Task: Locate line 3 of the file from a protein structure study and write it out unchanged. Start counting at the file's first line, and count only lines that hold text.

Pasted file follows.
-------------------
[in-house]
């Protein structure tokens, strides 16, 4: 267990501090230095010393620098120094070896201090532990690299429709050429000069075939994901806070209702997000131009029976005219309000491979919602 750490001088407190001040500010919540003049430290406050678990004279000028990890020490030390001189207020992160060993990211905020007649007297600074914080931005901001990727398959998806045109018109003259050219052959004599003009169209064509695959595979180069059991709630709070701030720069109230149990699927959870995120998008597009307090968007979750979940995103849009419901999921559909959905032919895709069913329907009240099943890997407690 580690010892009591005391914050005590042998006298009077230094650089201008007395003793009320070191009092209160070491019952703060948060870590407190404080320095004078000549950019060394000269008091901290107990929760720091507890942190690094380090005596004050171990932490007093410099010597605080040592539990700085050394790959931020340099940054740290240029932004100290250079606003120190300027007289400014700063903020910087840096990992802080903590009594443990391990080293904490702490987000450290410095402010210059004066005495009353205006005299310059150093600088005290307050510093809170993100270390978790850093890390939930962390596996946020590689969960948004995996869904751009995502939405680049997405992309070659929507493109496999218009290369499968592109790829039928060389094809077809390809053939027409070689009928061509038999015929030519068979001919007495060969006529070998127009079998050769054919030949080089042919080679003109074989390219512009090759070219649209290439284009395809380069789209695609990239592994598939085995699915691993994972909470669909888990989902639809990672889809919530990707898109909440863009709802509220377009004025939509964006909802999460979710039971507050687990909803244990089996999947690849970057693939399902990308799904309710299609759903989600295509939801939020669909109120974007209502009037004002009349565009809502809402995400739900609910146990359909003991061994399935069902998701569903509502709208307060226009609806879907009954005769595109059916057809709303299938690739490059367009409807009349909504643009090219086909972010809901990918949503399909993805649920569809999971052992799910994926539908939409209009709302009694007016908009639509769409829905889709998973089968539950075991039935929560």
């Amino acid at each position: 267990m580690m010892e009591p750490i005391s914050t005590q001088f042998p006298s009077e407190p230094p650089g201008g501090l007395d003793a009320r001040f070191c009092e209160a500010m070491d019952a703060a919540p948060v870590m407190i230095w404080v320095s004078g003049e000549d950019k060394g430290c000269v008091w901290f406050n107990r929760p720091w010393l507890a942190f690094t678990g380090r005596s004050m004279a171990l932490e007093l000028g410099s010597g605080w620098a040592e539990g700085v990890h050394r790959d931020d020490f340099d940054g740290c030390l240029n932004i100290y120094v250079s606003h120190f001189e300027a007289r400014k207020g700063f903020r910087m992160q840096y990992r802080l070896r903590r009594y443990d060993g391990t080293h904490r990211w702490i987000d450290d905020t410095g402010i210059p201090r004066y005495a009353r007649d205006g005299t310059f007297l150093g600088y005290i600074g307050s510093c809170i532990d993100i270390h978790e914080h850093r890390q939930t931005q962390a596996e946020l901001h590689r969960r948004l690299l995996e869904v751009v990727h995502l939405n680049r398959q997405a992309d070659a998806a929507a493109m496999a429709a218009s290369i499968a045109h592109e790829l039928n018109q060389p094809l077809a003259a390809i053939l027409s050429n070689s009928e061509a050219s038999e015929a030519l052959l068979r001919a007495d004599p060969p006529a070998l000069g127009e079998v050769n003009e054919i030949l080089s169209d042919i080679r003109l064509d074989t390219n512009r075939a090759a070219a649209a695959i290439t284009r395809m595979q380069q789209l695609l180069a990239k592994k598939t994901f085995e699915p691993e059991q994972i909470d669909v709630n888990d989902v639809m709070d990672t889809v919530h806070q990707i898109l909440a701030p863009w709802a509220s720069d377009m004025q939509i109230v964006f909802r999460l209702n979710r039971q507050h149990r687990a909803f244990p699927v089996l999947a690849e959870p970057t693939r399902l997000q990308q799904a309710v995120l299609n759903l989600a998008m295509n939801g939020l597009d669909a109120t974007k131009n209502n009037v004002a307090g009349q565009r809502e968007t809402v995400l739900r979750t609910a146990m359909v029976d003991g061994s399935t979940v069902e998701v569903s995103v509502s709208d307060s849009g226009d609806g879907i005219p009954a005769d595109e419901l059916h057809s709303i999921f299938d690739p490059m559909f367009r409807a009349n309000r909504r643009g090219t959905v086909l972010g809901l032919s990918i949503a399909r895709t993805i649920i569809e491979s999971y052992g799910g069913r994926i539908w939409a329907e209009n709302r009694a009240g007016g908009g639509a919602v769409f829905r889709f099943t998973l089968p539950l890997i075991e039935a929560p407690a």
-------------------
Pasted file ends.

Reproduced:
């Amino acid at each position: 267990m580690m010892e009591p750490i005391s914050t005590q001088f042998p006298s009077e407190p230094p650089g201008g501090l007395d003793a009320r001040f070191c009092e209160a500010m070491d019952a703060a919540p948060v870590m407190i230095w404080v320095s004078g003049e000549d950019k060394g430290c000269v008091w901290f406050n107990r929760p720091w010393l507890a942190f690094t678990g380090r005596s004050m004279a171990l932490e007093l000028g410099s010597g605080w620098a040592e539990g700085v990890h050394r790959d931020d020490f340099d940054g740290c030390l240029n932004i100290y120094v250079s606003h120190f001189e300027a007289r400014k207020g700063f903020r910087m992160q840096y990992r802080l070896r903590r009594y443990d060993g391990t080293h904490r990211w702490i987000d450290d905020t410095g402010i210059p201090r004066y005495a009353r007649d205006g005299t310059f007297l150093g600088y005290i600074g307050s510093c809170i532990d993100i270390h978790e914080h850093r890390q939930t931005q962390a596996e946020l901001h590689r969960r948004l690299l995996e869904v751009v990727h995502l939405n680049r398959q997405a992309d070659a998806a929507a493109m496999a429709a218009s290369i499968a045109h592109e790829l039928n018109q060389p094809l077809a003259a390809i053939l027409s050429n070689s009928e061509a050219s038999e015929a030519l052959l068979r001919a007495d004599p060969p006529a070998l000069g127009e079998v050769n003009e054919i030949l080089s169209d042919i080679r003109l064509d074989t390219n512009r075939a090759a070219a649209a695959i290439t284009r395809m595979q380069q789209l695609l180069a990239k592994k598939t994901f085995e699915p691993e059991q994972i909470d669909v709630n888990d989902v639809m709070d990672t889809v919530h806070q990707i898109l909440a701030p863009w709802a509220s720069d377009m004025q939509i109230v964006f909802r999460l209702n979710r039971q507050h149990r687990a909803f244990p699927v089996l999947a690849e959870p970057t693939r399902l997000q990308q799904a309710v995120l299609n759903l989600a998008m295509n939801g939020l597009d669909a109120t974007k131009n209502n009037v004002a307090g009349q565009r809502e968007t809402v995400l739900r979750t609910a146990m359909v029976d003991g061994s399935t979940v069902e998701v569903s995103v509502s709208d307060s849009g226009d609806g879907i005219p009954a005769d595109e419901l059916h057809s709303i999921f299938d690739p490059m559909f367009r409807a009349n309000r909504r643009g090219t959905v086909l972010g809901l032919s990918i949503a399909r895709t993805i649920i569809e491979s999971y052992g799910g069913r994926i539908w939409a329907e209009n709302r009694a009240g007016g908009g639509a919602v769409f829905r889709f099943t998973l089968p539950l890997i075991e039935a929560p407690a």